Porch Chat: Sleeping Porches
Catch some z's and a breeze in these open-air spaces that make the most of your home's living space
Houzz Contributor. Hi There! I currently live in a 1920s cottage in Atlanta that I'll describe as "collected." I got into design via Landscape Architecture, which I studied at the University of Virginia. I've been writing about design online for quite a few years over at Hatch: The Design Public Blog.
Houzz Contributor. Hi There! I currently live in a 1920s cottage in Atlanta... More »
We're continuing our porch series this week with sleeping porches. Traditional sleeping porches were located on the second floor of a house, often atop a covered porch below. They were especially popular during the Arts and Crafts movement and were common in the American South as well. These porches usually had some rustic cots or bunks and served a very important function: They were the coolest spot to sleep at night on hot, summer nights in the days before air conditioning. These days they are a fun and nostalgic place to grab a nap or a night's sleep with a fresh breeze. Some of the porches below are also outfitted for enjoying much cooler nights.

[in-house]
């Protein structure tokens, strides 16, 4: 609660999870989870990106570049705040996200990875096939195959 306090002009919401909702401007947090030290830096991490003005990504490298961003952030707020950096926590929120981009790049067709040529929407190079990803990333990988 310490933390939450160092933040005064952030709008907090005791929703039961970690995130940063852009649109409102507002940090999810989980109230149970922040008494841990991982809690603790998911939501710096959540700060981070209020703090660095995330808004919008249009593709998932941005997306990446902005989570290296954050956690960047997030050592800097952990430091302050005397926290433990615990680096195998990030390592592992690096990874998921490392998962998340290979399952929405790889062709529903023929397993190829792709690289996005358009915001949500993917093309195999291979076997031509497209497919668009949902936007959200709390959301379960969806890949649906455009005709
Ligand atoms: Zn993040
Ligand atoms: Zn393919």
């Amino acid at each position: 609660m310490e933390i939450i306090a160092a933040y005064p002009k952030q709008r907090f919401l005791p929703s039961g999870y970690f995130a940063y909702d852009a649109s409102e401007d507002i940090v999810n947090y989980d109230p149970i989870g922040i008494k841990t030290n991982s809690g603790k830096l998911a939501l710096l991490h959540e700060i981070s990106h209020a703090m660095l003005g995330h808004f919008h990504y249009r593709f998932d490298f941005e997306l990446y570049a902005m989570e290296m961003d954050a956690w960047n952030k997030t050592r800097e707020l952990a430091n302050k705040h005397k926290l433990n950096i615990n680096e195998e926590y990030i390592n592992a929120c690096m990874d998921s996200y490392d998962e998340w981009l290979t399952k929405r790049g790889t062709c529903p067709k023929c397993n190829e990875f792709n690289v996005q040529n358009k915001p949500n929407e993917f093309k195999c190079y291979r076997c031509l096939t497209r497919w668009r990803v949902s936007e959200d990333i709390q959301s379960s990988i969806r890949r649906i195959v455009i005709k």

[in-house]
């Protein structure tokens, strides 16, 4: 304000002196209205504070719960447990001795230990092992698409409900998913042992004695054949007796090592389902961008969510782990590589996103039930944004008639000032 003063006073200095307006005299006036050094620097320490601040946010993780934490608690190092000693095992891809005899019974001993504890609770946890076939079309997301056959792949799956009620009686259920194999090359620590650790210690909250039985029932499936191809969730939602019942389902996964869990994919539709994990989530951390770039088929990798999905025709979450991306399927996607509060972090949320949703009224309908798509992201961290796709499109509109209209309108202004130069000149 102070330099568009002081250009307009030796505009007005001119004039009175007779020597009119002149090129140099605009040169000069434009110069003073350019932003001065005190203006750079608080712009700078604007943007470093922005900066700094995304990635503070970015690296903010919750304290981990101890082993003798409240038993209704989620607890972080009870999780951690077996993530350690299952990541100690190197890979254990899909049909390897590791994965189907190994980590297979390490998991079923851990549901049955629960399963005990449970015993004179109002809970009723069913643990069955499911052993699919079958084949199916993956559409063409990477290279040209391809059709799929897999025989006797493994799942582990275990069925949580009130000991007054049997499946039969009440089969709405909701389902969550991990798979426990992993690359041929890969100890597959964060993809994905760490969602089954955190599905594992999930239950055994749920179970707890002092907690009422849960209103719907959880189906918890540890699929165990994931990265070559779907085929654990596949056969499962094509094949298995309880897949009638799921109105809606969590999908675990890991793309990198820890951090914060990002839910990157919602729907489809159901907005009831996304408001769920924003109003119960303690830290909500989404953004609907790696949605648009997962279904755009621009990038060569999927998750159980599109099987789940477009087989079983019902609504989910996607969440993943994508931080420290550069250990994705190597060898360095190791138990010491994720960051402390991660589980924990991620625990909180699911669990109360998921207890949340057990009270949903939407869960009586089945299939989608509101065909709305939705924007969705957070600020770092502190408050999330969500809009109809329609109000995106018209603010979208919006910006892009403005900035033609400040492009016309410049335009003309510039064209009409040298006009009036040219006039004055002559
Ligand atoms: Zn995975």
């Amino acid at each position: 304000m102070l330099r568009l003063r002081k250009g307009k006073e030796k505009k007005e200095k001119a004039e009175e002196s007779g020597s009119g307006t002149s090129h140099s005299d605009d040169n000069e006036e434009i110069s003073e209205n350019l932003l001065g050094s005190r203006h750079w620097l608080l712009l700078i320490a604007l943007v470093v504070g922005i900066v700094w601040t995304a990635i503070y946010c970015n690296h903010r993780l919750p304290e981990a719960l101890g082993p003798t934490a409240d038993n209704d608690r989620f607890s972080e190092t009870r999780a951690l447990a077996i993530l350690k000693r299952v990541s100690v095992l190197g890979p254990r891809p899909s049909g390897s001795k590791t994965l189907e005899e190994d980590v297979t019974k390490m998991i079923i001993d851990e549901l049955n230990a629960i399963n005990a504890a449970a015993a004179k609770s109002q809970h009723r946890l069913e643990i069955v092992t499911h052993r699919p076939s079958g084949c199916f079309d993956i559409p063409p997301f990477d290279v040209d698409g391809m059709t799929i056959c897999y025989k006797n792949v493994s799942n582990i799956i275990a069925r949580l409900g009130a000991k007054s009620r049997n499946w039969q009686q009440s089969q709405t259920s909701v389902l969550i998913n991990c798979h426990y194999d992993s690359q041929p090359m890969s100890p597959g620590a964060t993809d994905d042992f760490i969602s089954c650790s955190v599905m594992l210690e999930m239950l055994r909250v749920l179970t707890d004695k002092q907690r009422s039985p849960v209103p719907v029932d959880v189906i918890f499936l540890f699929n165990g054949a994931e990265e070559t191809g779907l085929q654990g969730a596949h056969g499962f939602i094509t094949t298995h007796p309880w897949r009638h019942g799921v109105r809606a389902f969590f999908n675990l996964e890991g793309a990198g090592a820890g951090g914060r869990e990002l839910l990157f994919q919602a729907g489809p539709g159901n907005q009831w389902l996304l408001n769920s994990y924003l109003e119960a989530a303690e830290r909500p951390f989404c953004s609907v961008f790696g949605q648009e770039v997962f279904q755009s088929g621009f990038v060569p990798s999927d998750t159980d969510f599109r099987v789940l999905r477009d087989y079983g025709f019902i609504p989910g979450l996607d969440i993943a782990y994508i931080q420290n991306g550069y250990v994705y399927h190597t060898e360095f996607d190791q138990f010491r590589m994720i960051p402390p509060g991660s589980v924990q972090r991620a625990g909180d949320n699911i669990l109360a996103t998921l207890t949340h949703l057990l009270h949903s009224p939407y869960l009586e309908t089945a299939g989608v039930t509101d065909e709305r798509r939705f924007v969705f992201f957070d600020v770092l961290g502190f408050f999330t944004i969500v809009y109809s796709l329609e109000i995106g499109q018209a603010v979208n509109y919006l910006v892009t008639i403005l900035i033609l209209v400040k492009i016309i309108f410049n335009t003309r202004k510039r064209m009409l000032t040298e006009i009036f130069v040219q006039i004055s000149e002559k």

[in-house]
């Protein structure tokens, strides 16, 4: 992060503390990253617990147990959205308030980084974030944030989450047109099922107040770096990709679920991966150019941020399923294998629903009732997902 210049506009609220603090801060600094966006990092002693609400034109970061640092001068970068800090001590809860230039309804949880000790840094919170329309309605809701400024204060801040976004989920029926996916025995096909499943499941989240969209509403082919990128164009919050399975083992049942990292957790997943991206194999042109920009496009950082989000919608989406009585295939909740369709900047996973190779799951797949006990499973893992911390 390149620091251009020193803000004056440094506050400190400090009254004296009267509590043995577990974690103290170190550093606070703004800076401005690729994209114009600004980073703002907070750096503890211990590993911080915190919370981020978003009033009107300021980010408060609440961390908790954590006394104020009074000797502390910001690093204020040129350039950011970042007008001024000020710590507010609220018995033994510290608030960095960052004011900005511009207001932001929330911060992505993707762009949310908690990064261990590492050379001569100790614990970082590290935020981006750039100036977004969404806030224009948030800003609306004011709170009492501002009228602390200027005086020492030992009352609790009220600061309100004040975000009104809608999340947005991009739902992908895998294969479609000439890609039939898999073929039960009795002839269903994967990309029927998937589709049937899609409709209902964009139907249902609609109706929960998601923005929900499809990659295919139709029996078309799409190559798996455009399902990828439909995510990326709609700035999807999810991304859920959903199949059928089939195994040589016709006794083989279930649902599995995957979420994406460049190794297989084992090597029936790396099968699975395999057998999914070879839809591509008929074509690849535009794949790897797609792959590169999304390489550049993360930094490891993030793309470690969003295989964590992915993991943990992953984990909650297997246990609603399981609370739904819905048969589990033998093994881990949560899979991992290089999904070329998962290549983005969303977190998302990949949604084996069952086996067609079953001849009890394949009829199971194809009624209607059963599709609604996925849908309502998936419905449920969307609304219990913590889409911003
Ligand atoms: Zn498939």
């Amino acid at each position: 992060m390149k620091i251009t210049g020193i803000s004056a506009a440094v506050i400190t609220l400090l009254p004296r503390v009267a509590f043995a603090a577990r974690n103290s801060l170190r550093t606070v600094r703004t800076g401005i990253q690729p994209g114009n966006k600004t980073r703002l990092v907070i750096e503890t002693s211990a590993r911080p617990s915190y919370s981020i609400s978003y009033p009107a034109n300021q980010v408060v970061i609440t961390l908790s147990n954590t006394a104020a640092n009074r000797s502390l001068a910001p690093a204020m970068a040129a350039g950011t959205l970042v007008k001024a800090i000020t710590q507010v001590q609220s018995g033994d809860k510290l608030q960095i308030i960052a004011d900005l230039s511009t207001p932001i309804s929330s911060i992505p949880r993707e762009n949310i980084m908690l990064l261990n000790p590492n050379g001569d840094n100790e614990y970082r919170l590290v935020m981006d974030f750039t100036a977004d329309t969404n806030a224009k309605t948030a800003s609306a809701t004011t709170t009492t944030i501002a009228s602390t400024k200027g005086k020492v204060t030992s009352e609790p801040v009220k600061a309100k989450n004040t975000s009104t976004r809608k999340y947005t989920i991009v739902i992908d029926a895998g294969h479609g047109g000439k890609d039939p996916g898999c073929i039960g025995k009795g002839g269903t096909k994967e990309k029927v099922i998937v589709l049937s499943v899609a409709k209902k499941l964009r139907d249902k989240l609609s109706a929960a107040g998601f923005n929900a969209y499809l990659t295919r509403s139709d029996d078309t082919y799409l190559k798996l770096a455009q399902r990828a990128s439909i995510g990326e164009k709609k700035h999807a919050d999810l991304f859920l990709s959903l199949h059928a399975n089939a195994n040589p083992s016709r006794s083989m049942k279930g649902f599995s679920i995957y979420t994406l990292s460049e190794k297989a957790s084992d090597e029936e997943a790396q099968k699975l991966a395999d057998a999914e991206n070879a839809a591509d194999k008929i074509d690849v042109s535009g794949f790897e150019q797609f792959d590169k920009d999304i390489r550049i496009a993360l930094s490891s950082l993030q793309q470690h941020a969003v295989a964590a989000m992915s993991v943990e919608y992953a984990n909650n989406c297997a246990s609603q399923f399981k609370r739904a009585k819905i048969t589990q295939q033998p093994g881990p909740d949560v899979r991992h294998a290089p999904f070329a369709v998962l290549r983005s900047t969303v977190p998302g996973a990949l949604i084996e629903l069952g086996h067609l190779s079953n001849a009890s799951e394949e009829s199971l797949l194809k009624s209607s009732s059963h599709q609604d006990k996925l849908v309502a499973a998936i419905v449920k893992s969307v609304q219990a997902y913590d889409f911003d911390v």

The screened-in porch off this log cabin has cozy, rustic appeal.
Bunks and double beds provide room for as many people as possible so that everyone can benefit from the breeze on a hot night.
Ropes and weathered wood have coastal-cottage appeal.
Unless you've got survivor gear, you may want to save an overnight visit to this Vermont pavilion for warmer seasons. It looks like a wonderful place to get away from it all that is more sheltered and comfortable than a tent.
This porch is what I'd deem a napping porch. Not only does it provide shade and protection from bugs, but it also comes with the relaxing sound of ocean waves lapping on the shore.
Sleeping quarters are integrated into this screened-in porch, as well as canoe storage and a warm stone hearth.
This vintage iron bed is fitting for a farmhouse feel.
One way to maximize a regular screened-in porch is to arrange a daybed that can be used as a sofa during the day and a breezy respite at night.
Suspended beds are a popular trend; they take the fun of a porch swing and apply it to a bed.
This bed will gently rock with the breeze, whether you're catching a few winks or settling in for the night.
A large round hanging bed protected by mosquito netting is a tropical delight.
This wonderful home is full of porch spaces and three-season rooms. This sleeping porch has the feel of a master bedroom.
Here's a peek at the exterior of the previous house. The entire home has a very strong relationship to the outdoors and takes full advantage of the views and the climate.
While technically not a porch, this bedroom has the lofty feel of a sleeping porch and a view of a lake through the woods. If you're building a new home, consider a sleeping porch feel, especially if it's a lake, beach or mountain home.
See the rest of this home
Wraparound Porches Have Curb Appeal Covered
Screen Porches for More Living Room (Almost) All Year
12 Ways to Prep the Porch for Summer
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